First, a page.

Our boy QT loves Asian cinema, his film are influenced by samurai and martial arts themed films. However, the South Korean film “PUBLIC ENEMY” seemed to have turned the tables on the acclaimed director; this film has the coolness and grittiness of a Tarantino film. I’ve read once that “South Korea makes better Hollywood films than Hollywood itself”. This film is another testament to that claim, (aside from the fantastic gangster film; “A Bittersweet Life“) this film reminds us of the things that made us love to watch movies in the first place. Director Kang Wu-Seok’s outing may have some similarities to “Nowhere to Hide”, but it is a far cry from the usual gangster films that comes out of South Korea ever.
Ruthless, unkempt cop named Chul-Joong Kang is not your typical everyday detective. Chul-Joong’s activities have a lot of illegal stuff that anyone would wonder whether he is a cop or a gangster. After his partner’s suicide pending an Internal affairs investigation, Chul-Joong decides to try to become a good cop for a change. Being a public servant is somewhat new to him, and his superior often mock him about his lack of arrests.
One rainy night, Chul-Joong runs into a ruthless killer in a raincoat in a small alley and the two form an odd connection. A week later, dead bodies of an elderly couple are found with multiple stab wounds. Chul-Joong meets the couple’s son, Cho Gyu-Hwan, he has the intuition that Cho is the killer but he has no evidence. Cho is actually the cold emotionless killer that he ran across with in the rain. The inevitable showdown between a dirty cop and a psycho-killer unfolds in a very personal manner.
“Public Enemy” easily sidesteps the usual cop vs. gangster that seemed to have become the thread in Korean crime drama lately. The film is an intelligent, gritty, humorous, well-structured film of the unlikeable dirty cop against a handsome homicidal maniac bent on murder. The film is not overly exaggerated and quite intense to follow. There is a lot of violence and blood that “gorehounds” will definitely be attracted to the film, and what’s more fascinating is the violence is well-filmed and creatively shot that the sequences have the effect on a psychological level. Folks who enjoy realistic violence will definitely embrace “Public Enemy”.
The film also boasts of an excellent script that may even make QT a little jealous. The dialogue is cool, clever and smart, there is a lot of comedic moments in the proceedings that has the same effective dark, sly humor that films like “Pulp Fiction” have made quite popular. There isn’t much that goes on after the 10 minute mark, the director lets the audience form an attachment to its two main characters by taking its time. The two leads become well-developed that the viewer will definitely be amused and repulsed at the same by the escapades of our anti-hero; Chul-Joong (played by Seol Gyeong-Gu), while his antagonist, the psychopathic rich businessman (played by Lee Seong Jae) is suave, handsome with a bad temper will surely wow its female audience. Quite ironic that the villain is the handsome antagonist who emulates a likeable charisma while the “hero” is actually the character meant to be quite unlikeable. The two are opposite extremes in every way, but for some odd reason, they are exactly alike. While “Nowhere to Hide” is a film that depended on nice visuals and cinematography, “Public Enemy” is superior in every way because of film is more character-driven and plot-oriented. Some people may argue that the film may need some editing, it is long at 135 minutes but NEVER for a moment did it feel boring.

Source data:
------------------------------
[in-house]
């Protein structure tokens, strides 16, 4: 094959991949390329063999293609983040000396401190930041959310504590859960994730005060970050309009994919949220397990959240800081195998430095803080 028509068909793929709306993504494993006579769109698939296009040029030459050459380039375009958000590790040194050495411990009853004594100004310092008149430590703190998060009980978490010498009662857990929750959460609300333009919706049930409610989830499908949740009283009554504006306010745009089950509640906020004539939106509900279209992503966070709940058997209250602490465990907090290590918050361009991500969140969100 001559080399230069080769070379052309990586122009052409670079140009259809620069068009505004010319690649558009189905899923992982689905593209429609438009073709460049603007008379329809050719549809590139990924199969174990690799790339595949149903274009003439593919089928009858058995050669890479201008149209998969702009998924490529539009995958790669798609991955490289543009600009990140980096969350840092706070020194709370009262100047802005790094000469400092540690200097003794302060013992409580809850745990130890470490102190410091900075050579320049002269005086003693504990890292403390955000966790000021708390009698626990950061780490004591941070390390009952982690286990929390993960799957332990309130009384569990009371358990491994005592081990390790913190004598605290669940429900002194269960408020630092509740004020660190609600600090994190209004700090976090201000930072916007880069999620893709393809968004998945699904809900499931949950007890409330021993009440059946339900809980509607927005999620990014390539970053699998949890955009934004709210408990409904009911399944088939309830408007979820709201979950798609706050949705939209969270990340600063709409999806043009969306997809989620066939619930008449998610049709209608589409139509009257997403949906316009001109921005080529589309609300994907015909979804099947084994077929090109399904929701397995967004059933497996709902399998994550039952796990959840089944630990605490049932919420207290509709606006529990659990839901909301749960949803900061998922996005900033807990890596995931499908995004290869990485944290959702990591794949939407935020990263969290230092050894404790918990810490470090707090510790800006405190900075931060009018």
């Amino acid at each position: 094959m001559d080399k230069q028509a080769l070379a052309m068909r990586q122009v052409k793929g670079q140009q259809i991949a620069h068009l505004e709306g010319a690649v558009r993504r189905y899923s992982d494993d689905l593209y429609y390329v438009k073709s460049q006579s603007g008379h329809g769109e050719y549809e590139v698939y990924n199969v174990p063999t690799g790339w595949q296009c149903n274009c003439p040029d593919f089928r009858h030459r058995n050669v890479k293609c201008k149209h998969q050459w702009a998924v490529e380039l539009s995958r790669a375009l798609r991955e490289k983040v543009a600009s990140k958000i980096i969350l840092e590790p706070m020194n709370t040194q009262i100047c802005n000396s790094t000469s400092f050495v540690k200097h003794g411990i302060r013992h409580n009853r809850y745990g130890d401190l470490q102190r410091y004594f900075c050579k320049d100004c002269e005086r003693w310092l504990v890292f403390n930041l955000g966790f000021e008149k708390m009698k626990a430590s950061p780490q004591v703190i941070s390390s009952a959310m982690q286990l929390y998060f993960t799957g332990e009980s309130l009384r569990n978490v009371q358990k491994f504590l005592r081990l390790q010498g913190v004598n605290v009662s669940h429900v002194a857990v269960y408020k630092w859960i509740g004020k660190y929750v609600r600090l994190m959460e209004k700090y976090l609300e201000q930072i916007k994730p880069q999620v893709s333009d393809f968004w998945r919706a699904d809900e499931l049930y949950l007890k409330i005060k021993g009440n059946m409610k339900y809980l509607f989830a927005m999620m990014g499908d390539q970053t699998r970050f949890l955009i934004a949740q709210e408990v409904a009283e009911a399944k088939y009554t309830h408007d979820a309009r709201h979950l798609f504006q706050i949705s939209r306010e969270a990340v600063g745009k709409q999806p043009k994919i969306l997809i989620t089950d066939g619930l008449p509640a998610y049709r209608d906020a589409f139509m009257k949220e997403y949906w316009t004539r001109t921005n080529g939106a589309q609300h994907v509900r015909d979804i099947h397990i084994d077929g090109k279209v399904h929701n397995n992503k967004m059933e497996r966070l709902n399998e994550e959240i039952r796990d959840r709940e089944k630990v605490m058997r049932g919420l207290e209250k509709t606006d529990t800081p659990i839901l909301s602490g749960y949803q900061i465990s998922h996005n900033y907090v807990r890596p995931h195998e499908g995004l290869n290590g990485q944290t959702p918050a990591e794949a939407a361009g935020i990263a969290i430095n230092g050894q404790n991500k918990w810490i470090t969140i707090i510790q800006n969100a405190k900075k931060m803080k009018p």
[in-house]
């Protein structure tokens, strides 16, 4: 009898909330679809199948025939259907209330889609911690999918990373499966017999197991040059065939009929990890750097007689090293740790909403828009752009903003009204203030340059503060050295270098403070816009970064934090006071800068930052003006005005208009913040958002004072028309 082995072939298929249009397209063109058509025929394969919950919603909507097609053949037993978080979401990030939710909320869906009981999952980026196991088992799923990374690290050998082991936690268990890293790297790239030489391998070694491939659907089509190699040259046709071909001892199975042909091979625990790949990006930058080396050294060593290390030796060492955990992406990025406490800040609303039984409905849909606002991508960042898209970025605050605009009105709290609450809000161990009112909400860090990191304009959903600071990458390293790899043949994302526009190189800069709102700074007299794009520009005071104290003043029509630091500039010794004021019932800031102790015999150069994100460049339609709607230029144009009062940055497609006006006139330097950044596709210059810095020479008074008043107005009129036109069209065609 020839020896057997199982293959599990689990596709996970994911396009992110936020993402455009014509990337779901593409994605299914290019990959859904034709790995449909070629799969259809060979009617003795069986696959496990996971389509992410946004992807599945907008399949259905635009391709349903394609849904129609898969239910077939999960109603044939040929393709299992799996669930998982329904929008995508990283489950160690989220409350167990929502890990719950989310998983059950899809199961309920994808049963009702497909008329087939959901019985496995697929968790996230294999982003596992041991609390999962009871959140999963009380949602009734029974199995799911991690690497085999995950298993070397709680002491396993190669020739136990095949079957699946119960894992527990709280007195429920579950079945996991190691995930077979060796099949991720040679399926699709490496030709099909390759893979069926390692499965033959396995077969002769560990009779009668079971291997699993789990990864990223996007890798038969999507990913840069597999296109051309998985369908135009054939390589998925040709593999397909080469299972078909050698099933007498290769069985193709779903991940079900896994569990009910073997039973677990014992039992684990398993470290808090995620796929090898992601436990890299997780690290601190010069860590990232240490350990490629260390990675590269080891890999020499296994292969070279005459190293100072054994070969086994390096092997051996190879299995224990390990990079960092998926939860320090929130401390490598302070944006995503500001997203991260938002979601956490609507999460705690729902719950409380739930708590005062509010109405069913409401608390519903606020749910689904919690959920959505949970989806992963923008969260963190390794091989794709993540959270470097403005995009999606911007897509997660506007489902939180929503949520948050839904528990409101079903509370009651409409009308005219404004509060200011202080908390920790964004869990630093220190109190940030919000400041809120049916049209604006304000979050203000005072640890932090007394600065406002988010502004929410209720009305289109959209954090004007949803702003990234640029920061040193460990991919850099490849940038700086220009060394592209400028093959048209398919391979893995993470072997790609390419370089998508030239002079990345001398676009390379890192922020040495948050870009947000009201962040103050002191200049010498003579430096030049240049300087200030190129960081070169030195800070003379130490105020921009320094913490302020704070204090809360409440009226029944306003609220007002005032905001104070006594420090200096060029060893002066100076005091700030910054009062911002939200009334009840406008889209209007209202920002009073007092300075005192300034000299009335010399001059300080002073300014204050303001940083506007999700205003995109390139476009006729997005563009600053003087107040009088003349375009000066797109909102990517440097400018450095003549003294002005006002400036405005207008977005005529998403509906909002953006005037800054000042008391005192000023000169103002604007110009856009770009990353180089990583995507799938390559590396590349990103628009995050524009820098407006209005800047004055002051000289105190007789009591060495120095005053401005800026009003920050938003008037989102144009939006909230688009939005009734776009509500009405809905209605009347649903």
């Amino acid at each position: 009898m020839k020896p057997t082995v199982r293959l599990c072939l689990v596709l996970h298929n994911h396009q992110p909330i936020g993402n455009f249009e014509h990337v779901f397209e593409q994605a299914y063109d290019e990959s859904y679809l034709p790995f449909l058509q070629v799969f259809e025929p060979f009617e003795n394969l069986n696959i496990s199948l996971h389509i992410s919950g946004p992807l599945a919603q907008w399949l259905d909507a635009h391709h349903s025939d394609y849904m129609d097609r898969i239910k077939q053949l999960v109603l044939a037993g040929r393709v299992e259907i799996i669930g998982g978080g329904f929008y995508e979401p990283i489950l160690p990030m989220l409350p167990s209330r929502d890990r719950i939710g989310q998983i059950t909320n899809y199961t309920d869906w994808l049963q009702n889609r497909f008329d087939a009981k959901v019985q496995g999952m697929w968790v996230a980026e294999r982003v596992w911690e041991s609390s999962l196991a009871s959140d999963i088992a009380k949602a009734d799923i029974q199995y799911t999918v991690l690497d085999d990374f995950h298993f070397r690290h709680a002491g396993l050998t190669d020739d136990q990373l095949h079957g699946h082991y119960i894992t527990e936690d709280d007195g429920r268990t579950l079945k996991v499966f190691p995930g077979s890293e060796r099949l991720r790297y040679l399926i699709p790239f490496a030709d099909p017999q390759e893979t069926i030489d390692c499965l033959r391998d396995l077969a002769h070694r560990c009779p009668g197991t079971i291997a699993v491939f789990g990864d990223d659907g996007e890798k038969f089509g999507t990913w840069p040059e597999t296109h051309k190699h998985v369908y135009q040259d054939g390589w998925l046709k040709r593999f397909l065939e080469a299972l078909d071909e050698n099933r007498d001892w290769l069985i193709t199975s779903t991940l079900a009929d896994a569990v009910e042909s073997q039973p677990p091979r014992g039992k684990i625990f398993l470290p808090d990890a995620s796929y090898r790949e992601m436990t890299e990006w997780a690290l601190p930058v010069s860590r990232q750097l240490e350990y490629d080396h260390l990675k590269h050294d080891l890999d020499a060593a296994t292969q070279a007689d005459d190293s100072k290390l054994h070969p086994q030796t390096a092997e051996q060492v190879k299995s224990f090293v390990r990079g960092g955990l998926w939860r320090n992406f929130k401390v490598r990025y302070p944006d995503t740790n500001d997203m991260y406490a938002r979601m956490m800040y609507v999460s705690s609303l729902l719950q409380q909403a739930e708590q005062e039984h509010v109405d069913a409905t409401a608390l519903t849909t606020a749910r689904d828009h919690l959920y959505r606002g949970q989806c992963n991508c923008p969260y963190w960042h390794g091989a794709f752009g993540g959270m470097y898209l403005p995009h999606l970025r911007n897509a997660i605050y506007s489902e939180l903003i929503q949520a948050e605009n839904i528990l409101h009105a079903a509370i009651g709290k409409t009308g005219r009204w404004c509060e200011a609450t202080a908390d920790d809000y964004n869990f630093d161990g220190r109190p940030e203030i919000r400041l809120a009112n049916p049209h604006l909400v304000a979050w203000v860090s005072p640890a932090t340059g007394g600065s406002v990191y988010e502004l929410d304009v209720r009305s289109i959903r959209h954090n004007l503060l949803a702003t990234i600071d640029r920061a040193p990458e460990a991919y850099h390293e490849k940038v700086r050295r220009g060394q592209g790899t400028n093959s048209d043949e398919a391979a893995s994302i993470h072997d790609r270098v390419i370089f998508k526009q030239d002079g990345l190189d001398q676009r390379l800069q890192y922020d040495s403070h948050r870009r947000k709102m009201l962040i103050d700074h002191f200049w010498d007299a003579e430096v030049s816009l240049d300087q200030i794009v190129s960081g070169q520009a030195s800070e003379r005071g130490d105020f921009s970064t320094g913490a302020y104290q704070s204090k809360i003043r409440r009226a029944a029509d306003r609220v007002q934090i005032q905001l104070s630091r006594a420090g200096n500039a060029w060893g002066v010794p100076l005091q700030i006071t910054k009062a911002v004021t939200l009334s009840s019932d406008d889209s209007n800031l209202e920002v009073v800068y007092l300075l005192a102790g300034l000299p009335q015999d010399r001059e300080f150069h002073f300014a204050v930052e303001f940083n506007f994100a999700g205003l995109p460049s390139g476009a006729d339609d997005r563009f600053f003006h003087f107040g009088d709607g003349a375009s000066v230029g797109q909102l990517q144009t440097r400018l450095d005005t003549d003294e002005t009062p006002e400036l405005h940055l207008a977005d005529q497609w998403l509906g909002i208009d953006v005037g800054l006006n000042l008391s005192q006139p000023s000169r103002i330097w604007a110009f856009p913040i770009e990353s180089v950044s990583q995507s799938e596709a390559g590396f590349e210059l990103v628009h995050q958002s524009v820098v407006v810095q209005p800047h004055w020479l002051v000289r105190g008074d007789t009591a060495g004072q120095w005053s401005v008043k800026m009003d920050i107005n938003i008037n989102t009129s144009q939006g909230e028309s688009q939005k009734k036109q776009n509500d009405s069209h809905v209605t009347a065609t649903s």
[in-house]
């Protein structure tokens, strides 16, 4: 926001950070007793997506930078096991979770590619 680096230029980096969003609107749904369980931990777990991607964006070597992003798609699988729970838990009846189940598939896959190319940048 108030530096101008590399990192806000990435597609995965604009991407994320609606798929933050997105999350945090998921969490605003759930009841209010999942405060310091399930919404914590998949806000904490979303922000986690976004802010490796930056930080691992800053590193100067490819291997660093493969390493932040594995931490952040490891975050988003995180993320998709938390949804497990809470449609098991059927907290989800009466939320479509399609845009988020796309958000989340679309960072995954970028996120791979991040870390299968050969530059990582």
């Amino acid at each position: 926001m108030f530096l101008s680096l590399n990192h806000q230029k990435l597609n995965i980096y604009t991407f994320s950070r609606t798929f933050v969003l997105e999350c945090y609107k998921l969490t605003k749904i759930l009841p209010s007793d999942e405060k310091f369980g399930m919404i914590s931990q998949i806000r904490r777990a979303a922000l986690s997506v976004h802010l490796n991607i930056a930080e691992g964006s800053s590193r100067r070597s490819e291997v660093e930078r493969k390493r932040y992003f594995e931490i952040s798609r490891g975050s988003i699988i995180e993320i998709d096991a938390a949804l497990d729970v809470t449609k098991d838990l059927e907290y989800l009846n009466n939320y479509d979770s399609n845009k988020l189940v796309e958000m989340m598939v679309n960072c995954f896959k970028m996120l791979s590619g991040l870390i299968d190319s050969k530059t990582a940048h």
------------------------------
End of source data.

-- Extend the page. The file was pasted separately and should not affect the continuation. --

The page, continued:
Lee Seong Jae (Kick the Moon) makes an excellent performance as the killer. The man exudes that creepy and unsettling charisma that gives his character a lot of depth. His facial features are indeed disturbing when he performs the murderous acts of violence, that even his handsome features become overshadowed by his frightening aura. Seol Gyeong-Gu is the main hero of the film; at first glance, you will immediately see that there is just something not right with his character. His violent actions aren’t always justified, but from then on, Chul-Joong will likely grow on you. His persistence and fortitude in pursuing his “gut feeling” is to be admired that even though Chul-Joong is edgy and needs a lot of lessons about morality and good manners, you can’t help but tend to be attached to him by the film’s final act. The chemistry between the two works well that film lives around their interactions.
PUBLIC ENEMY is a worthwhile film that is a prime example as to why Korea has become a force to be reckoned with in great film-making. Dark, intense but never loses its comedic momentum, the film is a successful “play on genres” that those love this type of a blending of “noirish” coolness and sly humor will be satisfied. Treat yourself to “Public Enemy” and you won’t be sorry.